Tympanometry and acoustic reflex threshold (ART) are two ways audiologists test for proper middle ear functioning in children. Tympanometry can detect problems like fluid, wax or a perforated eardrum that may affect hearing.
During a Tympanometry test, an audiologist inserts a pressurized probe into your child's ear. It measures the Tympanic membrane's response to changes in pressure. The audiologist uses a handheld device known as a tympanometer and its output, a Tympanogram, to analyze the data. Tympanometry is often used to detect the presence of otitis media with effusion (OME). OME occurs when fluid remains trapped in the inner ear after an infection has passed.
A normal result means there isn't any fluid in your child's middle ear. Air pressure measurements are normal and the eardrum is smooth. Also, the eardrum and conduction bones (bones that help hearing) move normally.
An abnormal tympanogram may reveal the presence of fluid in the middle ear or a tear in the tissue that separates the middle and outer ear. It can also show such things as a lack of contact between the conduction bones or scarring from frequent infections.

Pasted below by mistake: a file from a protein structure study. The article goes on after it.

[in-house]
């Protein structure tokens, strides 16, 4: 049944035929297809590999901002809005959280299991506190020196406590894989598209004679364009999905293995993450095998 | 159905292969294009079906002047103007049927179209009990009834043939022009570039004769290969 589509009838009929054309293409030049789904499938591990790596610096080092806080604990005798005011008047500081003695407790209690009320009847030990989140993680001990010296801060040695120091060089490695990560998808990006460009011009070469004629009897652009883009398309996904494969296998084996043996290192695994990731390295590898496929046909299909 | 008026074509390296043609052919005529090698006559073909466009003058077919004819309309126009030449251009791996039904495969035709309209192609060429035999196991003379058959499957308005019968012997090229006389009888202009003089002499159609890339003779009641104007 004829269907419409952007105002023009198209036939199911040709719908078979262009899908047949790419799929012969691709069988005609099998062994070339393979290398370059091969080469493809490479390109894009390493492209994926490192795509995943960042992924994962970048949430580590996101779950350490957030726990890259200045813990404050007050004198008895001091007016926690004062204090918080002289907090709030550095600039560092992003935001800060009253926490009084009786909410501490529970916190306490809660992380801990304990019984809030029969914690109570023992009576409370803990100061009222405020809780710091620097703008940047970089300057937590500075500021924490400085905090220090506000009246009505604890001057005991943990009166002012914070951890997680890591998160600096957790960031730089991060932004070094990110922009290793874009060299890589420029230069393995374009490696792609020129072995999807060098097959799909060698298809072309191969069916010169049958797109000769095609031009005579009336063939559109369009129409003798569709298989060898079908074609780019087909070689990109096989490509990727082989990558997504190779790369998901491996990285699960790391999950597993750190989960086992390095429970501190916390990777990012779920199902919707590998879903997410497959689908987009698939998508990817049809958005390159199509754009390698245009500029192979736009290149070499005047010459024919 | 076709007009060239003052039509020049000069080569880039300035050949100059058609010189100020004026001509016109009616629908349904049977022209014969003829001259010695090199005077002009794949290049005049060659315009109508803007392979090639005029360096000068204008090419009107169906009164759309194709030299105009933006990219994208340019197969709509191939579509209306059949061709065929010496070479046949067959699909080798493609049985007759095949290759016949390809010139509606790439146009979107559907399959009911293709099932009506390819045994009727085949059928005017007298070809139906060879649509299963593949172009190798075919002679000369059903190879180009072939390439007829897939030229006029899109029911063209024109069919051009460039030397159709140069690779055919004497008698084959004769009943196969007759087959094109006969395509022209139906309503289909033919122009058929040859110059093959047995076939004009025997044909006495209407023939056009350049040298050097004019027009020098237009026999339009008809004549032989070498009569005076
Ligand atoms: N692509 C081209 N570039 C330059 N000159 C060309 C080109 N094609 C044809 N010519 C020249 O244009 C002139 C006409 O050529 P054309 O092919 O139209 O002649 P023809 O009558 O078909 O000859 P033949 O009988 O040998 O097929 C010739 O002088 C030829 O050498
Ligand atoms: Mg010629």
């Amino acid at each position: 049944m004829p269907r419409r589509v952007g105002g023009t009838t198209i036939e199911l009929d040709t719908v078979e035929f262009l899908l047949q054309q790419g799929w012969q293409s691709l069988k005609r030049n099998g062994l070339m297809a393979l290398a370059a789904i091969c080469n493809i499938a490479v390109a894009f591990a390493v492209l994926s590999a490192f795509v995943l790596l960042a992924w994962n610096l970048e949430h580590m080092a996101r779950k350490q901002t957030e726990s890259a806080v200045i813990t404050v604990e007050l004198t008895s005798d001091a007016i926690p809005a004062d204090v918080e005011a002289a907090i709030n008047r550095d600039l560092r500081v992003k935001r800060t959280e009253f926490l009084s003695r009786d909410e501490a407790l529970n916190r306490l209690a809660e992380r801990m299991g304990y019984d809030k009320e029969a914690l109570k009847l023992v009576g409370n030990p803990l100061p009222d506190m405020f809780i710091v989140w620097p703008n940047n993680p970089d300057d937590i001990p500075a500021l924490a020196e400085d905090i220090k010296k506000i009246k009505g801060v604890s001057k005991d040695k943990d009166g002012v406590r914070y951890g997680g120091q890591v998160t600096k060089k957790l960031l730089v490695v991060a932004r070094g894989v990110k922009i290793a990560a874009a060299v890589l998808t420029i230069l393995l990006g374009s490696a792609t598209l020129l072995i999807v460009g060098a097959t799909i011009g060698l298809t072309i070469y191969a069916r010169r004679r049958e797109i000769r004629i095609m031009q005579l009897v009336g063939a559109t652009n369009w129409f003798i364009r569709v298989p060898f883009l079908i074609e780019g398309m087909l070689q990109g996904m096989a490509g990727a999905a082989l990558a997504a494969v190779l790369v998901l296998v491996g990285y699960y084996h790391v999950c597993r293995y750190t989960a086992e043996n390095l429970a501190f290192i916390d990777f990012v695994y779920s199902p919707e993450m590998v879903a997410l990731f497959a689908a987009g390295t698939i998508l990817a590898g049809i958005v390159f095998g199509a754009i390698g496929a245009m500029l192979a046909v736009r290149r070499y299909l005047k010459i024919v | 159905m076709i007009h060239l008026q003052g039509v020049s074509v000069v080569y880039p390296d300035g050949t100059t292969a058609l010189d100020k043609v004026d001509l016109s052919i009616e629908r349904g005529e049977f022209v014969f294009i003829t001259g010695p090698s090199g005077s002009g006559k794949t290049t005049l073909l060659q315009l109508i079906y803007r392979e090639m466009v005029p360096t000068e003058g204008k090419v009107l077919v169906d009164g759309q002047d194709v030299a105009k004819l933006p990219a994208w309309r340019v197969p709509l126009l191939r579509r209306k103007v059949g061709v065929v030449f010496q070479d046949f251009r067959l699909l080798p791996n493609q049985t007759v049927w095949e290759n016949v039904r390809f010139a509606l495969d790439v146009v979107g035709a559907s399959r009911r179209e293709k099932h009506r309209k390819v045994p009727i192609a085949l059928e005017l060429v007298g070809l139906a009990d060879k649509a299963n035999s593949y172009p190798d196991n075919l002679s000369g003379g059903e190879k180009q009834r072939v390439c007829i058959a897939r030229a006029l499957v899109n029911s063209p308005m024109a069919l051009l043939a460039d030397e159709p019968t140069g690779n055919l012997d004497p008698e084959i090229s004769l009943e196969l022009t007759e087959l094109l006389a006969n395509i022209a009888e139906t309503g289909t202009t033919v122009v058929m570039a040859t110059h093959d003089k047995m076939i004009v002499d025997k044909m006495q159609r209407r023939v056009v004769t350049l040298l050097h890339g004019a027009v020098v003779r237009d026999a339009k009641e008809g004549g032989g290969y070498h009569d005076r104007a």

The tympanogram can identify other problems as well, such as a perforated eardrum, excessive wax buildup or even tumors in the middle ear. An abnormal tympanometry is grounds for further testing.
Who needs tympanometry?
A Tympanometry is not a “hearing test.” Instead, it can identify middle ear issues in kids with hearing problems.
What does tympanometry test for?
Tympanometry is usually used in conjunction with pneumatic otoscopy testing. The main goal is to identify signs of otitis media with effusion (OME).
What happens during tympanometry testing?
An audiologist will insert a probe into your child’s ear that will measure air pressure. The results of the tests are sent to a tympanometer and the data will be transcribed on a tympanogram.
Is tympanometry testing conclusive?
No, this can provide the audiologist with important clues about your child’s condition.